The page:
The Pentagon said the magnified infrared image displays characteristics of large commercial helium balloons, particularly ones used at outdoor events, construction sites, and movie sets.

The Pentagon says this commercial balloon lighting system most closely matches the alleged UFO/UAP seen near Eglin Air Force Base in Florida on Jan. 26, 2023. (Courtesy of the Pentagon's All-domain Anomaly Resolution Office.)
The Pentagon says this commercial balloon lighting system most closely matches the alleged UFO/UAP seen near Eglin Air Force Base in Florida on Jan. 26, 2023. (Courtesy of the Pentagon’s All-domain Anomaly Resolution Office.)
The pilot’s reported radar malfunction calls back to an alleged UFO the Iranian military saw over Tehran in 1976. A September 1976 document from the Department of Defense explains the incident, describing the craft as a “bird-like object” with “flashing strobe lights” seen by multiple eyewitnesses.

When an Iranian F-4 jet approached the UFO, the pilot “lost all instrumentation and communications (UHF and intercom).” When he turned away from the object and headed back toward the base, the F-4 immediately regained its communication and control systems.

However, the pilot who spotted the UFO near Eglin Air Force Base lost his radar for the remainder of the flight. He did not regain control after breaking away from the object like the Iranian pilot.

Pentagon Report ‘Incomplete’

Mr. Gaetz was not satisfied with the Pentagon’s explanation for the sighting.

“This report by the AARO is incomplete and does not reflect all of the information that I was shown,” he said in a statement to The Epoch Times. The lawmaker urged the government to release all of the incident data, including radar signatures not seen in the report.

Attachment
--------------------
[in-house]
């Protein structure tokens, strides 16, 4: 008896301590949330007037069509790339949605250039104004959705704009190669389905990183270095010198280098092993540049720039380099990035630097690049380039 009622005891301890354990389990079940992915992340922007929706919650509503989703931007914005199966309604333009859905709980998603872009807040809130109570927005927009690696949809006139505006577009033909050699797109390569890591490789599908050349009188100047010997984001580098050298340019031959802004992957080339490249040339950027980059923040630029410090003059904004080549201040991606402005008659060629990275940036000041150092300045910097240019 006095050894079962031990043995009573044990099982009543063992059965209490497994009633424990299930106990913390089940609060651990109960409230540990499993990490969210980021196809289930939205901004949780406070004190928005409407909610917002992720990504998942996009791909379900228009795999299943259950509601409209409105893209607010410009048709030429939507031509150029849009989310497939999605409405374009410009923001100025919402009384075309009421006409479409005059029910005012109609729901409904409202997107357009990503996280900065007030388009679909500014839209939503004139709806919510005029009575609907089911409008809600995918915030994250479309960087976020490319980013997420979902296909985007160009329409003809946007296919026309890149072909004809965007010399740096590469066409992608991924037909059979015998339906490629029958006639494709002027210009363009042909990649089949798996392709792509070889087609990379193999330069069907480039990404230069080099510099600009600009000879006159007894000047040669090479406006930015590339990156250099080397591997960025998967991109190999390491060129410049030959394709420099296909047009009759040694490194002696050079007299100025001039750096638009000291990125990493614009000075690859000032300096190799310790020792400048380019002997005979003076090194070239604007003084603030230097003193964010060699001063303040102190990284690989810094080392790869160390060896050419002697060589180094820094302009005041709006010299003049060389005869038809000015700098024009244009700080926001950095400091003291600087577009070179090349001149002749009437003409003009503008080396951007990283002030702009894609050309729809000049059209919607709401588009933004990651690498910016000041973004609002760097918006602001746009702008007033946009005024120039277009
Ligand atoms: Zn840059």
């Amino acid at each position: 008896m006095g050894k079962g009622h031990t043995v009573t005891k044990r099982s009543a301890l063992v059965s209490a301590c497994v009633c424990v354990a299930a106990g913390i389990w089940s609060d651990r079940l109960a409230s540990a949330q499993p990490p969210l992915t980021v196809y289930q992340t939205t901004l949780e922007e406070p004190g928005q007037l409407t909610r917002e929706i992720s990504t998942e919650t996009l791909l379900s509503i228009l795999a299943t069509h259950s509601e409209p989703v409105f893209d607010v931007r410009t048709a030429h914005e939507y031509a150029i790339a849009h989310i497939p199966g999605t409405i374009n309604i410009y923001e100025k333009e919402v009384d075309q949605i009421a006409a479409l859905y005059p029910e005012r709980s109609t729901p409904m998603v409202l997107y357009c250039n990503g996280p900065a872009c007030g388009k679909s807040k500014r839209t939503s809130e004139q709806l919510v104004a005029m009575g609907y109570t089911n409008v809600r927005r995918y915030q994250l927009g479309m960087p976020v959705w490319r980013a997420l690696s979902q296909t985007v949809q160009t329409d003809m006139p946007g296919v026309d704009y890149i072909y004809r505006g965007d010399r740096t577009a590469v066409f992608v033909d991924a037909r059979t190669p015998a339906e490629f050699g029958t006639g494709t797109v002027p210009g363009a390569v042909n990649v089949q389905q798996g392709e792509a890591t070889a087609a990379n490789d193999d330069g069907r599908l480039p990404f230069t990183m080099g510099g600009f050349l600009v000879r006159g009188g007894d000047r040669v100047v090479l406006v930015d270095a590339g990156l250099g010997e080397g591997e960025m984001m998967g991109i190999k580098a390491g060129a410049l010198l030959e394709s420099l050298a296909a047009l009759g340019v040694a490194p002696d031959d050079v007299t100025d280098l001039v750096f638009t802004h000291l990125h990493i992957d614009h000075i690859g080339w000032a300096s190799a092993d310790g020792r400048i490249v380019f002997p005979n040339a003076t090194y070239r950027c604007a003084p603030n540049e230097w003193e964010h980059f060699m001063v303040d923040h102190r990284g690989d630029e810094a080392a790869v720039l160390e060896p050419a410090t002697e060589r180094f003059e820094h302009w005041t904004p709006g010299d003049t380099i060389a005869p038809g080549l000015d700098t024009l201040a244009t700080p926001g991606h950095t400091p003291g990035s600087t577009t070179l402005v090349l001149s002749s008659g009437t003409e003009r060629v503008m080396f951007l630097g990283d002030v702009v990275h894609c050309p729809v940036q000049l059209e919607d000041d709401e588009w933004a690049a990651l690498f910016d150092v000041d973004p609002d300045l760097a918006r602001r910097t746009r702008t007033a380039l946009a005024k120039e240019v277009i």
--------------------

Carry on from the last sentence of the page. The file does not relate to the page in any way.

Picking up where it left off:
In its UFO historical analysis, the Pentagon largely dismissed the idea that some UFOs are unexplainable after seven years of multiple government insiders detailing their work in various UFO research programs, including the one at the Defense Intelligence Agency from 2008 until 2012.

“Although many [UFO] reports remain unsolved or unidentified, AARO assesses that if more and better quality data were available, most of these cases also could be identified and resolved as ordinary objects or phenomena.

“Sensors and visual observations are imperfect; the vast majority of cases lack actionable data or the data available is limited or of poor quality,” the Pentagon wrote.

FOIA expert and researcher on the U.S. federal government John Greenewald Jr. (Courtesy of John Greenewald Jr.)
FOIA expert and researcher on the U.S. federal government John Greenewald Jr. (Courtesy of John Greenewald Jr.)

However, some aren’t satisfied with the Pentagon’s conclusions.

Researcher John Greenewald Jr., who runs the massive government document archive called the Black Vault, told The Epoch Times that before 2017, the Pentagon insisted that its UFO interest ended in 1969.

He said this “lie” is “easily provable with their own evidence,” including the Pentagon report on the 1976 Iran incident, which it delivered to the White House, CIA, NSA, and other government offices that same year.

Additionally, the Pentagon, in its historical report, says the infamous 1947 Roswell sighting was of a crashed military balloon and that the alleged “alien bodies” some witnesses saw were test dummies carried by high-altitude balloons for scientific research.

However, according to the U.S. Government Accountability Office, which created the Roswell audit, test dummies were not invented until 1949.

Mr. Burchett is also worried the Pentagon isn’t being entirely truthful about UFOs. He told The Epoch Times in February that he’s concerned about the taxpayer money spent researching UFOs since the 1940s.

“To me, it’s not little green men and flying saucers; it’s millions and millions of dollars that we spent … it’s about transparency,” he said.

The Epoch Times has reached out to the Pentagon for comment.

Original News Source Link – Epoch Times